Hot Dog Cart Health Code

Hot Dog Cart Health Code Guidelines

Foodborne disease outbreaks in the United States are most often caused by poor personal hygiene, especially improper hand washing. These outbreaks are preventable as well. This case is a perfect illustration of the old axiom, “an ounce of prevention is worth a pound of cure”. You could lose your business in one such incident.

Follow and strictly adhere to the following hot dog cart health code guidelines:

  • It is important to clip and clean your fingernails.
  • Keeping long hair back, pinning it, or containing it in some way is necessary to prevent it from contaminating food.
  • Food should not be handled with bare hands. Utensils such as tongs, forks, spoons, or gloves should be used to handle all food.
  • When you use the toilet, cough, sneeze, blow your nose, use the phone, handle money, garbage, or anything toxic or unsanitary, your hands need to be washed.
  • If you have just washed your hands somewhere else, such as in the bathroom, you must wash them again before entering the work area (the hotdog cart).
  • In addition to washing your hands after eating, drinking, smoking, cleaning dirty dishes or other equipment, handling raw meat or other food, or even putting on gloves to handle food, you must also wash your hands frequently during the day.
  • You must wash your hands by soaking them in hot water and soap, lathering them for 15-20 seconds, then drying your hands with a single-use towel (such as a paper towel), a clean towel on a roller dispenser, or an air dryer. Hand towels that are used at home should not be used.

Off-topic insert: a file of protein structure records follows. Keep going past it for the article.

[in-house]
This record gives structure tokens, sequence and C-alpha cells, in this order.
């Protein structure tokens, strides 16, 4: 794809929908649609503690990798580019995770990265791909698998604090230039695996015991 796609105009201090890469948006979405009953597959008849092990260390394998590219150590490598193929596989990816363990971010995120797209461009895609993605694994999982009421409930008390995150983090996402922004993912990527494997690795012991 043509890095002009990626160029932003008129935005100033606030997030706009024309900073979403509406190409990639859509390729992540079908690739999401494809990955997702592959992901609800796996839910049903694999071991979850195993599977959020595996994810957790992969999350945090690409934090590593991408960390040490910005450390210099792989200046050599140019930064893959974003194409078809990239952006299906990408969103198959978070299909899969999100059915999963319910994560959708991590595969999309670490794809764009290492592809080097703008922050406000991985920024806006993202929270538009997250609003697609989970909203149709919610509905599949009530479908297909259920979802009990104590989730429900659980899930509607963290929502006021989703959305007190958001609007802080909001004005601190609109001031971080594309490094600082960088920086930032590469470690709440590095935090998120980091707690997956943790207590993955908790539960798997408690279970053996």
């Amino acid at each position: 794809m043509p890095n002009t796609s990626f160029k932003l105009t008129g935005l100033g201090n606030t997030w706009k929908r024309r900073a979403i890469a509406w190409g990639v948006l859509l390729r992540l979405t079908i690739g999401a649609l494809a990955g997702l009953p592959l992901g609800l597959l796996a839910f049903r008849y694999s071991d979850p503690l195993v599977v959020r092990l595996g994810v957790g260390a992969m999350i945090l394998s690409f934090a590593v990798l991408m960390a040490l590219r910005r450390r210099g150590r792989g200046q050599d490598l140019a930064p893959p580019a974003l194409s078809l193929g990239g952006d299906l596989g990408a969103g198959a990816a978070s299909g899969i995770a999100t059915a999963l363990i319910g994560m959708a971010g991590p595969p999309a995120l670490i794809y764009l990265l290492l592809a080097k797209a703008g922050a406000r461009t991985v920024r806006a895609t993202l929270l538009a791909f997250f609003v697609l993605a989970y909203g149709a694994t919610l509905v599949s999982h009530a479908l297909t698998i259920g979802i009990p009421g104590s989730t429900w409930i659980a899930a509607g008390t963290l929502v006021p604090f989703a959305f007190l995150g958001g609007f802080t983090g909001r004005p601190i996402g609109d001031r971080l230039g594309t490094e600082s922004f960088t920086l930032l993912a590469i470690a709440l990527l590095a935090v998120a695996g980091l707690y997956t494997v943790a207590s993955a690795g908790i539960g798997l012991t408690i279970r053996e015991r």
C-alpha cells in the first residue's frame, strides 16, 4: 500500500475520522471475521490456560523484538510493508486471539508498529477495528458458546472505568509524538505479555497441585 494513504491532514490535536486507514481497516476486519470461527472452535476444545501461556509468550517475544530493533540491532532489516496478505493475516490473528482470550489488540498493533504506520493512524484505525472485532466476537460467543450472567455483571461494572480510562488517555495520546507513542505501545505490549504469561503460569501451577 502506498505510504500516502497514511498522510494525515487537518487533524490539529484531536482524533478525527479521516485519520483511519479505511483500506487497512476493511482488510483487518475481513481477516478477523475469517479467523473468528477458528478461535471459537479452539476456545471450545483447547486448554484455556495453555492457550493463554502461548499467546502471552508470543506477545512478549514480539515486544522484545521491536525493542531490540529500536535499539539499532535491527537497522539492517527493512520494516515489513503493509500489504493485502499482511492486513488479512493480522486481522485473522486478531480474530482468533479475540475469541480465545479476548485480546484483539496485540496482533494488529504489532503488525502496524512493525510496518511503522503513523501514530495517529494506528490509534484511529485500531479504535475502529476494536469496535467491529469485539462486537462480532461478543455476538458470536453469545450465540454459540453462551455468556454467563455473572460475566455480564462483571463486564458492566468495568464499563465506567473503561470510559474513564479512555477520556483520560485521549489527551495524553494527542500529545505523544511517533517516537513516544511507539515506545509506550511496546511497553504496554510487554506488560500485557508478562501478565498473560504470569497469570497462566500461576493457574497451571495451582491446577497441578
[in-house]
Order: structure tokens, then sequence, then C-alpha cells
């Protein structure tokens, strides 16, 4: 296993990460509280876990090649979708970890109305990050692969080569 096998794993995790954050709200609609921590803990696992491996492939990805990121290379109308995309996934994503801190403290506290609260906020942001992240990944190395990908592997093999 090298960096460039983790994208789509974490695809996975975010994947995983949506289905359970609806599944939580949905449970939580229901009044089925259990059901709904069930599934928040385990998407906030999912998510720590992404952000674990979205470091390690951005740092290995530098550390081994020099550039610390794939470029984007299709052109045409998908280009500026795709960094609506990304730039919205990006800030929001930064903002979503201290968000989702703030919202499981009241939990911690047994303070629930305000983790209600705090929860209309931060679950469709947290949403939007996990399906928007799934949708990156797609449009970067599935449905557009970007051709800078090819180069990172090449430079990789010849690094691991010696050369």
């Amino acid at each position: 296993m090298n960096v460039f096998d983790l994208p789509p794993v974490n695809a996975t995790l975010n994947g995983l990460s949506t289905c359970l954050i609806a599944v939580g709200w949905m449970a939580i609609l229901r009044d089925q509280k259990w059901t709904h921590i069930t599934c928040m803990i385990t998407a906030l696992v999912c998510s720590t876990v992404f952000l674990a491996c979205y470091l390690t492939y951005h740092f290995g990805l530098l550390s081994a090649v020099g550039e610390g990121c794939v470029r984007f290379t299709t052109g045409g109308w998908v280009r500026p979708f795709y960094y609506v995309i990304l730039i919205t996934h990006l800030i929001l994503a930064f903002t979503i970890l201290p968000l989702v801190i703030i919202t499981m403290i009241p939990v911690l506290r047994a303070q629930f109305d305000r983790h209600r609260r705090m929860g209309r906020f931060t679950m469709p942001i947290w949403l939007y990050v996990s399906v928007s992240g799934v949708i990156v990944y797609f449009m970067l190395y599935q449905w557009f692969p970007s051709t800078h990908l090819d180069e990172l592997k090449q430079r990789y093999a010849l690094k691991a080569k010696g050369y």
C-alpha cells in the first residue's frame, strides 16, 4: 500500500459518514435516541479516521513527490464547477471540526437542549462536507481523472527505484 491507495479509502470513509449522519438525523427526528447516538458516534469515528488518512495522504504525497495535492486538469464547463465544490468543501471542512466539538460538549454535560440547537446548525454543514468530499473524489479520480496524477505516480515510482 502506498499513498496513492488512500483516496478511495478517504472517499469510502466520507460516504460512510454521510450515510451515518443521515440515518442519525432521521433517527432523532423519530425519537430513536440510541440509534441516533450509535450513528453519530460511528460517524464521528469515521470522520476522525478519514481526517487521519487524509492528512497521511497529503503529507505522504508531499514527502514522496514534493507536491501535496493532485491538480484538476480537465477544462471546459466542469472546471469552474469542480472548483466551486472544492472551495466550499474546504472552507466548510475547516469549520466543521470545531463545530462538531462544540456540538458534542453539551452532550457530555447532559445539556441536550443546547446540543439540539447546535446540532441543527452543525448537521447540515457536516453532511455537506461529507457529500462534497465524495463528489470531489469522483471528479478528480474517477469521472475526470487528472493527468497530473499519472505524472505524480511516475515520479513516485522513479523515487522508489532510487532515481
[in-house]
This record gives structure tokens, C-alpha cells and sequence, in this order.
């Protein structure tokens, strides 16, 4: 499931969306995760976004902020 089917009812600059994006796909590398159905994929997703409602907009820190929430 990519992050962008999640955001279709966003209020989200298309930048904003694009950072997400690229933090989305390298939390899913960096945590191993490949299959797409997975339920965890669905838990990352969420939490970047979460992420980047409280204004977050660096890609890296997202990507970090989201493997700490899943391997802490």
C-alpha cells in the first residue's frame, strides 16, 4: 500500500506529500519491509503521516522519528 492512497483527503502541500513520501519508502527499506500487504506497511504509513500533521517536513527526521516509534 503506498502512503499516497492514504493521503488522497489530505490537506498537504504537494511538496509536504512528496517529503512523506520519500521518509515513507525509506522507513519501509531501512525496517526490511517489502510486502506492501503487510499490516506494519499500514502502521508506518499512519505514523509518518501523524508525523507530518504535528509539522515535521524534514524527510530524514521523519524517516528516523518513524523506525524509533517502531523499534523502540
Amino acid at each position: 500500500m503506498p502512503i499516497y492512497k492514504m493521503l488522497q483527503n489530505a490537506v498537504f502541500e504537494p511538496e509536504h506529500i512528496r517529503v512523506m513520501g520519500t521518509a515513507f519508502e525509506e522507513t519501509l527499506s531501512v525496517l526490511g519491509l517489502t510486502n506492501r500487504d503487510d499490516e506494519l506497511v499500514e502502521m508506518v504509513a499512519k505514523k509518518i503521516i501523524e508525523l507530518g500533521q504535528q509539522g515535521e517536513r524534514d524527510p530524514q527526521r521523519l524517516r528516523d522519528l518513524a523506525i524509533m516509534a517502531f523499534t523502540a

• Hand sanitation cannot be compromised by wearing gloves. Additionally, gloves can pick up bacteria and spread them. The use of gloves for handling raw meat and then also serving cooked food would spread bacteria from the raw food to the cooked food.
  • Tobacco chewing and smoking are prohibited. It is unsanitary around food, violates health codes, and demonstrates an unprofessional attitude)
  • You may not chew gum. Also, it indicates a casual unprofessional attitude and violates health code guidelines.
  • When serving food, avoid eating or drinking. These activities should be done outside the area where food is prepared and served. Leave your cart a short distance away. Be sure to wash your hands when you return.
  • While in the food service area, you may drink from closed beverage containers (such as those with lids). It must have a handle that prevents your hand from touching the area that will be touched by your mouth or a drinking straw. It should be washed between uses or discarded.
  • If you are sneezing, coughing, having a runny nose, sore throat, diarrhea, vomiting, or if your urine is dark yellow (jaundice) or you have a fever, don’t handle food. You should not handle food if you have a burn, pus, or boil that is infected. If you have a cut, an abrasion, or a burn, wear gloves.

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